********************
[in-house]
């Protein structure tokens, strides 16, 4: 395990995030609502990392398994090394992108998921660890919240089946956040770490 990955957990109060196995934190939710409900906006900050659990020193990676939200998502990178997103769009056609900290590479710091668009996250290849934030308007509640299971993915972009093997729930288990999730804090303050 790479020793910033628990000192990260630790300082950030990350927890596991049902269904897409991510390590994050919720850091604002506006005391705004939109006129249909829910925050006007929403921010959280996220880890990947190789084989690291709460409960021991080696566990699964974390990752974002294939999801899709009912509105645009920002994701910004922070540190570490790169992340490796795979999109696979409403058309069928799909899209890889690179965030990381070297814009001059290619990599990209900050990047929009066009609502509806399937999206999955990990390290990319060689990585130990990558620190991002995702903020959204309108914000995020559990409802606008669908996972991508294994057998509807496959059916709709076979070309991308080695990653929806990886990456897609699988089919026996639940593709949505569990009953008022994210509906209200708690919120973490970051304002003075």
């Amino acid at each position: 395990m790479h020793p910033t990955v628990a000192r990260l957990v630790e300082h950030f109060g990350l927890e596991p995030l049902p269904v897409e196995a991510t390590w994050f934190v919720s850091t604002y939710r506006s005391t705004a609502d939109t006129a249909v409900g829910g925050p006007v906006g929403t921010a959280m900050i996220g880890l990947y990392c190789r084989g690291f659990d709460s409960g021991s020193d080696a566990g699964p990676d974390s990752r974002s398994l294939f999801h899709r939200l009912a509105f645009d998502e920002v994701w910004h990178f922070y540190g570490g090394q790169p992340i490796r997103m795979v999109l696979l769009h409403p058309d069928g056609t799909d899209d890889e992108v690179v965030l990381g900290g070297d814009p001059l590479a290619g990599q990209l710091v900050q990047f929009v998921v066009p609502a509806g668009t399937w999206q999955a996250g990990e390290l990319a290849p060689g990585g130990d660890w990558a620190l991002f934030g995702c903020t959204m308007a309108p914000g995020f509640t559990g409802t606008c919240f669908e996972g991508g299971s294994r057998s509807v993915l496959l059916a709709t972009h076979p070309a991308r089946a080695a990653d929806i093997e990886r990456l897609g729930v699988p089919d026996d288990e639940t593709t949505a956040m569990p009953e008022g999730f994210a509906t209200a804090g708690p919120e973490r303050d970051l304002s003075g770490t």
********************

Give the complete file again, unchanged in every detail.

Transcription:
[in-house]
């Protein structure tokens, strides 16, 4: 395990995030609502990392398994090394992108998921660890919240089946956040770490 990955957990109060196995934190939710409900906006900050659990020193990676939200998502990178997103769009056609900290590479710091668009996250290849934030308007509640299971993915972009093997729930288990999730804090303050 790479020793910033628990000192990260630790300082950030990350927890596991049902269904897409991510390590994050919720850091604002506006005391705004939109006129249909829910925050006007929403921010959280996220880890990947190789084989690291709460409960021991080696566990699964974390990752974002294939999801899709009912509105645009920002994701910004922070540190570490790169992340490796795979999109696979409403058309069928799909899209890889690179965030990381070297814009001059290619990599990209900050990047929009066009609502509806399937999206999955990990390290990319060689990585130990990558620190991002995702903020959204309108914000995020559990409802606008669908996972991508294994057998509807496959059916709709076979070309991308080695990653929806990886990456897609699988089919026996639940593709949505569990009953008022994210509906209200708690919120973490970051304002003075």
């Amino acid at each position: 395990m790479h020793p910033t990955v628990a000192r990260l957990v630790e300082h950030f109060g990350l927890e596991p995030l049902p269904v897409e196995a991510t390590w994050f934190v919720s850091t604002y939710r506006s005391t705004a609502d939109t006129a249909v409900g829910g925050p006007v906006g929403t921010a959280m900050i996220g880890l990947y990392c190789r084989g690291f659990d709460s409960g021991s020193d080696a566990g699964p990676d974390s990752r974002s398994l294939f999801h899709r939200l009912a509105f645009d998502e920002v994701w910004h990178f922070y540190g570490g090394q790169p992340i490796r997103m795979v999109l696979l769009h409403p058309d069928g056609t799909d899209d890889e992108v690179v965030l990381g900290g070297d814009p001059l590479a290619g990599q990209l710091v900050q990047f929009v998921v066009p609502a509806g668009t399937w999206q999955a996250g990990e390290l990319a290849p060689g990585g130990d660890w990558a620190l991002f934030g995702c903020t959204m308007a309108p914000g995020f509640t559990g409802t606008c919240f669908e996972g991508g299971s294994r057998s509807v993915l496959l059916a709709t972009h076979p070309a991308r089946a080695a990653d929806i093997e990886r990456l897609g729930v699988p089919d026996d288990e639940t593709t949505a956040m569990p009953e008022g999730f994210a509906t209200a804090g708690p919120e973490r303050d970051l304002s003075g770490t």